Friday, March 17, 2006

Friday Food #10: Rhubarb Apple Pie

I don't make a lot of pies. I get nervous about the crusts and make a crisp or a cobbler or a cake instead. I'm all about easy food.

But it's starting to be spring in Richmond. Spring means a few days in the 80s, then a few back in the 40s, a repeating cycle that creeps slowly upward until, suddenly, it feels like summer and you realize the cherry blossoms are gone. During those up-and-down days there is rhubarb in the grocery stores, and the first strawberries, trucked up from Florida. Ignore the strawberries; find a couple of last fall's apples, instead, and make this pie. In some places rhubarb is also known as pie plant; one taste of this and you'll see why.

Start with the easiest pie crust ever. I don't use the crisco anymore, as earth balance has a nice non-hydrogenated vegetable shortening in sticks that works really well. Again, half and half with unsalted butter. And if you have a few hours, don't put the crust in the freezer. Put it in the fridge, go and pick up the kids at school or whatever you have to do, and then come back and roll it out after you've put the filling together.

Preheat the oven to 450 F.

Then prepare the filling:

1-1/2 lbs. rhubarb, cut into 1-inch chunks (more or less). If the stalks are big and stringy remove the strings.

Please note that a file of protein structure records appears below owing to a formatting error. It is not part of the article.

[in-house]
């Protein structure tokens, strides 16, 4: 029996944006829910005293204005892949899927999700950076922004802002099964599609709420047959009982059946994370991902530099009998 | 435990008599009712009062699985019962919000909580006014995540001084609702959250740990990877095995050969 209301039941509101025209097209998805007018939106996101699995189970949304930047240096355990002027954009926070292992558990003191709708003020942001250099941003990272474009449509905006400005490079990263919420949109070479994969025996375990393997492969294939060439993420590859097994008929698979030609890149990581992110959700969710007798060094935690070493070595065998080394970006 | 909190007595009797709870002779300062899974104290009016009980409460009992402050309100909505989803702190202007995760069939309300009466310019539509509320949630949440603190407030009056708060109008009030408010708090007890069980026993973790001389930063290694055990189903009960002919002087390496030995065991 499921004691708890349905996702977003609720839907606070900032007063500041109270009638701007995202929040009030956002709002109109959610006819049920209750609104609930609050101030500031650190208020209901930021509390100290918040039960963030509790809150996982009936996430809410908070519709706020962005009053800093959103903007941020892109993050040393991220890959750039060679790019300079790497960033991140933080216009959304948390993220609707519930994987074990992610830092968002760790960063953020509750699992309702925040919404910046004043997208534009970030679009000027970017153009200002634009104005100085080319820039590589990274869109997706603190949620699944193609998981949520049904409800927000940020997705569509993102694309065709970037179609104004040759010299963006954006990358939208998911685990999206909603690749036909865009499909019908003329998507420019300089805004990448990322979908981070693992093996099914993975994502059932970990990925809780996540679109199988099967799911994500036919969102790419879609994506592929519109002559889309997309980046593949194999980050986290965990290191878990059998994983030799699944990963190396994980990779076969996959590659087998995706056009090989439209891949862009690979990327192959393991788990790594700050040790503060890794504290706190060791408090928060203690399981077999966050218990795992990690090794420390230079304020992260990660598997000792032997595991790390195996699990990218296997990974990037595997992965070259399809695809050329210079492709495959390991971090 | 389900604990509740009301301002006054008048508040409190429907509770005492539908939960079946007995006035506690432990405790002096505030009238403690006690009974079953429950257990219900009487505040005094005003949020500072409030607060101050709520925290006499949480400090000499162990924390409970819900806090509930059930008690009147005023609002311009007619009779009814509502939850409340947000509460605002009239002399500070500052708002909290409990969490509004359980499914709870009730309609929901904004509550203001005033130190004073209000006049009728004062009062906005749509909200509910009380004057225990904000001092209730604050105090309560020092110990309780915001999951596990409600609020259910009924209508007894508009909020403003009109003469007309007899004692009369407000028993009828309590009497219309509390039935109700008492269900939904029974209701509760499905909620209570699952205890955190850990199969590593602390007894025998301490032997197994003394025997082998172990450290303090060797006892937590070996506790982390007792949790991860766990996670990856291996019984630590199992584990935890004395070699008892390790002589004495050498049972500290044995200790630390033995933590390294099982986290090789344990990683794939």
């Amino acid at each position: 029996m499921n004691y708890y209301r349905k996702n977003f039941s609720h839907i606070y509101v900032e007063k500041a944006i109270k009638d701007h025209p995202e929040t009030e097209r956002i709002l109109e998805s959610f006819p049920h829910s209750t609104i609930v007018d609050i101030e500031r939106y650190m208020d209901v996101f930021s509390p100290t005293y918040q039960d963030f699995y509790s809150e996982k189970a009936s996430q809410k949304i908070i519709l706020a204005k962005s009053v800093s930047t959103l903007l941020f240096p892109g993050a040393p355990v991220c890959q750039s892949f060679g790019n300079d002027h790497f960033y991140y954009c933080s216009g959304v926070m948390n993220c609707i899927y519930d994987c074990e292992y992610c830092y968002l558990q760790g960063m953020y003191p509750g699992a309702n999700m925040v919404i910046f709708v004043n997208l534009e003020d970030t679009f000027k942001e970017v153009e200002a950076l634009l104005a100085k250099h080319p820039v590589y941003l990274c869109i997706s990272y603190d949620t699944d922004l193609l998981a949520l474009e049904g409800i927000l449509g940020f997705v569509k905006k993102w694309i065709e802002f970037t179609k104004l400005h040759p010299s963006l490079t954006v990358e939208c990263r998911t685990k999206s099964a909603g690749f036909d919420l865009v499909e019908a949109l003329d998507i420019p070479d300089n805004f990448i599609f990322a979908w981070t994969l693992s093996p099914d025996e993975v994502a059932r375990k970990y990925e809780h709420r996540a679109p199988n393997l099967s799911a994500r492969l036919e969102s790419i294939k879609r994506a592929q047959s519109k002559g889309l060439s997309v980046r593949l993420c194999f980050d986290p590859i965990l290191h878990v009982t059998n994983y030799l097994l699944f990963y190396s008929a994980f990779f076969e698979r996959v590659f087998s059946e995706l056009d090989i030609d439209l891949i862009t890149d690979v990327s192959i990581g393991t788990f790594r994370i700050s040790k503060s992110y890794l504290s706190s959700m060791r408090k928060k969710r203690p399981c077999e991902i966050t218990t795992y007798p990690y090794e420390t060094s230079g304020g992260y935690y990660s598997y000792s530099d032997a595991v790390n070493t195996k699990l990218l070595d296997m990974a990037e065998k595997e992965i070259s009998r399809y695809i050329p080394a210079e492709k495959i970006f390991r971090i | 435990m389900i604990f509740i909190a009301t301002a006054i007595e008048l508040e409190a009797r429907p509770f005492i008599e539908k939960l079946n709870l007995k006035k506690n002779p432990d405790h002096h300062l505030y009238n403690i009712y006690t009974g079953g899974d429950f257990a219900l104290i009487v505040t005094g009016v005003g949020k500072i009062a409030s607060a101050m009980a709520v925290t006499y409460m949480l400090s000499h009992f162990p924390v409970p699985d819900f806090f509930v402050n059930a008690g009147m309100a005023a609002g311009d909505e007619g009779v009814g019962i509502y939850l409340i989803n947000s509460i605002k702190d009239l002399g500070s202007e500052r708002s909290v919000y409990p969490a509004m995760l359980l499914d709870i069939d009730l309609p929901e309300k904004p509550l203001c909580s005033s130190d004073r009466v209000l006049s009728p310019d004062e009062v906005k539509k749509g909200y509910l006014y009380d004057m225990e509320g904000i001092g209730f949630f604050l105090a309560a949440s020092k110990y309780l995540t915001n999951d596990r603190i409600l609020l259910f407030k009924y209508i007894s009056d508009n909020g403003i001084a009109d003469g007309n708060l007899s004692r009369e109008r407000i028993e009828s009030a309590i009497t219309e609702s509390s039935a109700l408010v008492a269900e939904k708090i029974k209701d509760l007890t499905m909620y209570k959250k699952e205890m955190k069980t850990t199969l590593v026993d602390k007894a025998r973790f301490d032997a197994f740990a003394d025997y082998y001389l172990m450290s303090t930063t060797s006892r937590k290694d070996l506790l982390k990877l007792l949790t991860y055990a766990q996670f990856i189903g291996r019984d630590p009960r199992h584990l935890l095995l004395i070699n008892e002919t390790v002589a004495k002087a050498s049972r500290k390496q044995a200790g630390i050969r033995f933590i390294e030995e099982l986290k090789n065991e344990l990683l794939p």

2 medium apples, cut into 1-inch chunks as well. Peel or not (I never do).
3 tbl. instant tapioca
1-1/4 cups vanilla sugar (or plain granulated sugar. Vanilla sugar is made by putting a vanilla bean into your sugar canister, but it takes a few days. Don't sweat it.)
3/4 tsp. cinnamon
1/8 tsp. grated nutmeg
dash cloves

Let all those ingredients sit together in a big bowl while you roll out the crust.

Once you've got the bottom crust rolled out and fitted into your pie plate, dump the filling in. Then roll out the top crust. If you want to be traditional, cut it into 3/4 inch (or so) strips, and weave a lattice crust. (The Joy of Cooking has a very clear diagram for this--it's easier than it looks, and very impressive!)
Or simply roll a top crust, place it over the bottom and seal up the edges, and cut vents in it.

Place the pie plate on a cookie sheet (the juices will boil over and make a mess of your oven) and place the whole thing in the oven. After 15 minutes, turn the heat down to 350 and bake for another 1/2 hour to 45 minutes. My pie took an hour altogether, and even then the middle wasn't bubbling up as much as I thought it should; keep checking to make sure the juices are bubbling and the top is not burnt.

And enjoy! This is a little less sweet than the traditional rhubarb-strawberry pie and tastes just like spring to me.


Claudia said...

I used to make my own pie crusts, too. Before children. Now, I buy the pre-made ones. And, actually, Pillsbury does it better than me - I always managed to work the dough too much and made it tough. Just don't have the pastry touch, I guess.

expatmama said...

My all-time-favorite pie of all time (yeah, I know that's redundant, but man, do I love this pie) is rhubarb, and I like it tart. This recipe sounds really good-- though rhubarb is one of the few fruit/veg that I have never seen here (another favorite, cranberries, are also among the no-shows.) Last year on my trip home, my dad made a few rhubarb pies in my honor, so I'll pass this recipe on to him for this year's visit!

Lilian said...

Late comment here, but I HAVE TO MAKE THIS PIE!! It must be super delicious.